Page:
Crab apple survivors put on Christmas show
IT HAS not been a great year for apples of any kind, either the large ones for eating and cooking, the wild crab apples of the hedgerows, or the decorative crab apples of gardens. A cold spell of weather with frost in early May put paid to the flowers on many trees but, luckily, some escaped.
It is ironic that some kinds of ornamental crab apples can be affected by frost in this country even though they are bone-hardy, native to very cold areas, such as northern China. But in those areas of continental climate, spring starts and continues, and does not disappear for a week two months after the start of growth.
The best-known fruiting crab apple is 'John Downie' with red and yellow tapering fruits. These can be eaten, somewhat bitter to taste, but they are good for making crab apple jelly. The tree is small and also carries a nice show of white flowers in early summer.
'Red Sentinel' is a remarkably beautiful variety, with masses of bright red fruit now showing on the stems as the last of the leaves have fallen. These fruits are very persistent and last into late winter. 'Gorgeous' is also reliable, with larger fruits, although these are not as persistent on the tree as 'Red Sentinel'.
With red-flushed orange-yellow fruits, 'Evereste' is similar in size to 'Gorgeous'. 'Golden Hornet' is widely grown and makes a small tree with masses of rich yellow fruits. These are quite small but carried in large numbers on the branches and they remain well after the leaves have fallen.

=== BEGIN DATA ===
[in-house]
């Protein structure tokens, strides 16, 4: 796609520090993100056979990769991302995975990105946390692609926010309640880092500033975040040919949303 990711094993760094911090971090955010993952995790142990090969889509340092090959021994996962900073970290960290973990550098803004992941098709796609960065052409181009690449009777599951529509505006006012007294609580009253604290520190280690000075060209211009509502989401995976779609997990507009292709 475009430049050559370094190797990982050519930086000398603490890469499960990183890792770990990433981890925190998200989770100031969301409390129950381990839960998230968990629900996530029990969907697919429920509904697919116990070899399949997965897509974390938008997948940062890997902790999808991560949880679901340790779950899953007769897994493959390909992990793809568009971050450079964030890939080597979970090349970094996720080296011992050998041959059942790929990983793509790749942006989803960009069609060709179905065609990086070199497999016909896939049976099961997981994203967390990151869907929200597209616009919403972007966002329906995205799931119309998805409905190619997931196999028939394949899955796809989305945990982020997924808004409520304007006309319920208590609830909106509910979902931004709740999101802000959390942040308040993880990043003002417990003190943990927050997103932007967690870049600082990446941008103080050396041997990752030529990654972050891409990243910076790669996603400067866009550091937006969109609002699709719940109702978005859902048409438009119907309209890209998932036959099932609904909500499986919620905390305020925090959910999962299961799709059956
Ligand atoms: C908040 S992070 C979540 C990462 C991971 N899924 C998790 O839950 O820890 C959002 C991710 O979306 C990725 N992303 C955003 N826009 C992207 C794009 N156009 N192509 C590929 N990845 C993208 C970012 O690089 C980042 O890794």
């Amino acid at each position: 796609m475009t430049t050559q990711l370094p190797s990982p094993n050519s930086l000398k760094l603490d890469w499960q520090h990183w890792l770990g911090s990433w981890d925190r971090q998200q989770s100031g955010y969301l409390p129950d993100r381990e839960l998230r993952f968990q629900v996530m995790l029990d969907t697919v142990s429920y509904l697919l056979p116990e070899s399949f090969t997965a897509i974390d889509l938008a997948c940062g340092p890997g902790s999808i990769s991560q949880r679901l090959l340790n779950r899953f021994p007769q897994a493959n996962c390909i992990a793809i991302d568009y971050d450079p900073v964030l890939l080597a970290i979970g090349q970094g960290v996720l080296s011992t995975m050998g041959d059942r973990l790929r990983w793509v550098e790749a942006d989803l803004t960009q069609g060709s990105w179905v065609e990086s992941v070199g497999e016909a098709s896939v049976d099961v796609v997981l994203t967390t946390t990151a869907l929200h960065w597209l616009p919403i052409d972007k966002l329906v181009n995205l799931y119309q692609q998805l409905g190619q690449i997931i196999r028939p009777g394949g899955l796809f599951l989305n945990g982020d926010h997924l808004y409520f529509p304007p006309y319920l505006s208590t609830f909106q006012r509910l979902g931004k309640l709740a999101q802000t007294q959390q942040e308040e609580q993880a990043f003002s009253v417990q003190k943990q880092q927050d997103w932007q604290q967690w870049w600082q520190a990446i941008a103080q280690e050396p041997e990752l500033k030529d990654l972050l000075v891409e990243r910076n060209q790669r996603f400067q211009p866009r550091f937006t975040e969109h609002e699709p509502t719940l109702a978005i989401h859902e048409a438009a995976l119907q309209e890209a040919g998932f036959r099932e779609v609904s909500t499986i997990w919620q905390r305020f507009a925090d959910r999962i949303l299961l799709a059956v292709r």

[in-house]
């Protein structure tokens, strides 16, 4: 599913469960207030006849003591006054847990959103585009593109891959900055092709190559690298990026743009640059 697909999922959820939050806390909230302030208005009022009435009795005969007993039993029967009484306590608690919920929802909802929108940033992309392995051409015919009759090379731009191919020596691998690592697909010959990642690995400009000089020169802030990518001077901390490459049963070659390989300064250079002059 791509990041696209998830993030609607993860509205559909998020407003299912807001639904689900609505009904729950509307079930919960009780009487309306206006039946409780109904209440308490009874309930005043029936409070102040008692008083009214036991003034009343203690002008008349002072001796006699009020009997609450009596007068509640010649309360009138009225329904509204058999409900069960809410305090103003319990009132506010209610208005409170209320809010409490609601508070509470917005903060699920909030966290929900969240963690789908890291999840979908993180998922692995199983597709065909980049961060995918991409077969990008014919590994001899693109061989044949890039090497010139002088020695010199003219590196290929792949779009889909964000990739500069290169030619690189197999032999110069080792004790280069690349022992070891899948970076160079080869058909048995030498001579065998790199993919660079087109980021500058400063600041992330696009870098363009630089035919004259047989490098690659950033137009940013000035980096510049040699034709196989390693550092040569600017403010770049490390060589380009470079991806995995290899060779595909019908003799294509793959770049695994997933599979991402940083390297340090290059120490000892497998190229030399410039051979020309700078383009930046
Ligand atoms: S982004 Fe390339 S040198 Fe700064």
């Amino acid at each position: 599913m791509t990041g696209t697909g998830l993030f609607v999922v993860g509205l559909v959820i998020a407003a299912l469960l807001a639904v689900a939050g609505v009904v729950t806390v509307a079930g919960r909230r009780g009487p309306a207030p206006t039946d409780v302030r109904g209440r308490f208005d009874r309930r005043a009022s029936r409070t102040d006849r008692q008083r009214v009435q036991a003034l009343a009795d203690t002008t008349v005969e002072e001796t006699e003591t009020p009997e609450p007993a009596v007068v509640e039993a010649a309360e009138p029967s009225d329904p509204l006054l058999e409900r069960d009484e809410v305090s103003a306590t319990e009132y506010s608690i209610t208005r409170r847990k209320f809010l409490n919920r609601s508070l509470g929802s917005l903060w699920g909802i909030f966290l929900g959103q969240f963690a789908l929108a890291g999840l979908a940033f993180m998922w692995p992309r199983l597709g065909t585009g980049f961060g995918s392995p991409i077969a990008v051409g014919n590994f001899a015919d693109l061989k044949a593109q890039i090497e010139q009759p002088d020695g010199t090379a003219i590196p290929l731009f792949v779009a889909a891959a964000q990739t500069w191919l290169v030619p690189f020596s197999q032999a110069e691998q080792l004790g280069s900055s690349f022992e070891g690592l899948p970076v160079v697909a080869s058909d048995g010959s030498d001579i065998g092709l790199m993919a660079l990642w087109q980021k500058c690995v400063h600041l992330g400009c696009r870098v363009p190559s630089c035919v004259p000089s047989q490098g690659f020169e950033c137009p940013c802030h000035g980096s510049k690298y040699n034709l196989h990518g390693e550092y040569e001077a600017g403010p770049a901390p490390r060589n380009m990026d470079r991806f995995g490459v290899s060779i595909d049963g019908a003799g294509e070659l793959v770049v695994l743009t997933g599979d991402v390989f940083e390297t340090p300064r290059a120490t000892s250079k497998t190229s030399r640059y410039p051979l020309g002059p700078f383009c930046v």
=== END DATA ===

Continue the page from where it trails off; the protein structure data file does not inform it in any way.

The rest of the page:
'Butterball' is a superb yellow-fruited variety. The fruits are large, round and a lovely deep yellow colour, carried in numbers. 'Neville Copeman' has deep red fruits and a purple tinge to the foliage. 'Wintergold' is also a good variety, making a small tree with bright yellow fruits that are carried well into winter.
In recent years, small specimens of red crab apple have been sold in fruit for Christmas and they are very pretty. The plant can be kept in a pot for a few years and then planted out in the ground. In general, crab apples are reliable, easy to grow, and bring a touch of colour at a key time of year.
Allow for four or five metres spread and plant in a sunny spot in good fertile soil, not very rich, but well-drained, and not dry in summer. Planting in the right conditions will ensure a good fruiting display. Choose a prominent spot where the tree can be seen in all its splendour.